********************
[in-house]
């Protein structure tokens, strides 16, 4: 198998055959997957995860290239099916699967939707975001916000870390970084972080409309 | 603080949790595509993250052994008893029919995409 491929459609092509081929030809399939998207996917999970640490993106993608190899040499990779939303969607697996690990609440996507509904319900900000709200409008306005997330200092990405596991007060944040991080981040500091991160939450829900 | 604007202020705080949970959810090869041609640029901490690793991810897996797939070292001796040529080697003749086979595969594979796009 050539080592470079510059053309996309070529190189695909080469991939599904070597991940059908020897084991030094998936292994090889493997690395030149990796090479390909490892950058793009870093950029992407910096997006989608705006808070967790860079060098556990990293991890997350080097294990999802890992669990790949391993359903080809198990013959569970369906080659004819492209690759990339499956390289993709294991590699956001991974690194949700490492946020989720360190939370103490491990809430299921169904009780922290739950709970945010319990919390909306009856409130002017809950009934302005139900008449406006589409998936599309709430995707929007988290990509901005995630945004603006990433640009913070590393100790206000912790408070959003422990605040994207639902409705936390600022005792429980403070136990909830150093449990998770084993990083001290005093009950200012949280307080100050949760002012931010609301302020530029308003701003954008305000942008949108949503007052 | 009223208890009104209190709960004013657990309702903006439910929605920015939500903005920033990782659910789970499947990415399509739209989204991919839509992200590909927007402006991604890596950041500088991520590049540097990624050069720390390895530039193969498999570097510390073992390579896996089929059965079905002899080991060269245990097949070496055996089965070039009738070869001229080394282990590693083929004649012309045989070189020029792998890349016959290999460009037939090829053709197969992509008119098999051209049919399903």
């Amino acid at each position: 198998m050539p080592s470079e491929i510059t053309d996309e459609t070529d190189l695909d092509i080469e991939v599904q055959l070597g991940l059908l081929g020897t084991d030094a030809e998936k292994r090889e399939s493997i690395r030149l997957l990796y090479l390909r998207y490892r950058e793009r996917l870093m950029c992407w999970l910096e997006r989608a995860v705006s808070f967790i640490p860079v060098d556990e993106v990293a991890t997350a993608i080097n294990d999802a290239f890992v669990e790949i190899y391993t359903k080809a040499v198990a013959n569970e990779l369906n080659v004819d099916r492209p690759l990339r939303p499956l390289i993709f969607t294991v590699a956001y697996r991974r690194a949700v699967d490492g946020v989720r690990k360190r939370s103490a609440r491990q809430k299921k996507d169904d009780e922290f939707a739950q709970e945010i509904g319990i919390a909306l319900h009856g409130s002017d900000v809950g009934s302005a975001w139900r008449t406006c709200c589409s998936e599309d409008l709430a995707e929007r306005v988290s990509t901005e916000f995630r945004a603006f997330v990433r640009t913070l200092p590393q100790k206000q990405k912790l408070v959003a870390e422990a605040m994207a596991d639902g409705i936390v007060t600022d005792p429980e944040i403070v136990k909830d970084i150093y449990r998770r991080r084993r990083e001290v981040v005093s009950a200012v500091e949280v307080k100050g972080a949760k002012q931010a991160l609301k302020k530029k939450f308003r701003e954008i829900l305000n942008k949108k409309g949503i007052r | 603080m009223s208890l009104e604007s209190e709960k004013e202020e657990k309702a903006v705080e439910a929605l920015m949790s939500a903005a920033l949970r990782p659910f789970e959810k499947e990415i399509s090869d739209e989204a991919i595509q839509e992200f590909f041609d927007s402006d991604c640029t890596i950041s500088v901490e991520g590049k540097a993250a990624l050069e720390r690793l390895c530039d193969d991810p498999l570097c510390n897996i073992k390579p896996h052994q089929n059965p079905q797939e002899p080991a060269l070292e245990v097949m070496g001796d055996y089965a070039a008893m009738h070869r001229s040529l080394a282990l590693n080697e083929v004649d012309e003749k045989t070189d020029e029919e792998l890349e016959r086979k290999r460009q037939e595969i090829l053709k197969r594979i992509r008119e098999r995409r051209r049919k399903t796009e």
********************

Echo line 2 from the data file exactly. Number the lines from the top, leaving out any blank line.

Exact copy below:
């Protein structure tokens, strides 16, 4: 198998055959997957995860290239099916699967939707975001916000870390970084972080409309 | 603080949790595509993250052994008893029919995409 491929459609092509081929030809399939998207996917999970640490993106993608190899040499990779939303969607697996690990609440996507509904319900900000709200409008306005997330200092990405596991007060944040991080981040500091991160939450829900 | 604007202020705080949970959810090869041609640029901490690793991810897996797939070292001796040529080697003749086979595969594979796009 050539080592470079510059053309996309070529190189695909080469991939599904070597991940059908020897084991030094998936292994090889493997690395030149990796090479390909490892950058793009870093950029992407910096997006989608705006808070967790860079060098556990990293991890997350080097294990999802890992669990790949391993359903080809198990013959569970369906080659004819492209690759990339499956390289993709294991590699956001991974690194949700490492946020989720360190939370103490491990809430299921169904009780922290739950709970945010319990919390909306009856409130002017809950009934302005139900008449406006589409998936599309709430995707929007988290990509901005995630945004603006990433640009913070590393100790206000912790408070959003422990605040994207639902409705936390600022005792429980403070136990909830150093449990998770084993990083001290005093009950200012949280307080100050949760002012931010609301302020530029308003701003954008305000942008949108949503007052 | 009223208890009104209190709960004013657990309702903006439910929605920015939500903005920033990782659910789970499947990415399509739209989204991919839509992200590909927007402006991604890596950041500088991520590049540097990624050069720390390895530039193969498999570097510390073992390579896996089929059965079905002899080991060269245990097949070496055996089965070039009738070869001229080394282990590693083929004649012309045989070189020029792998890349016959290999460009037939090829053709197969992509008119098999051209049919399903």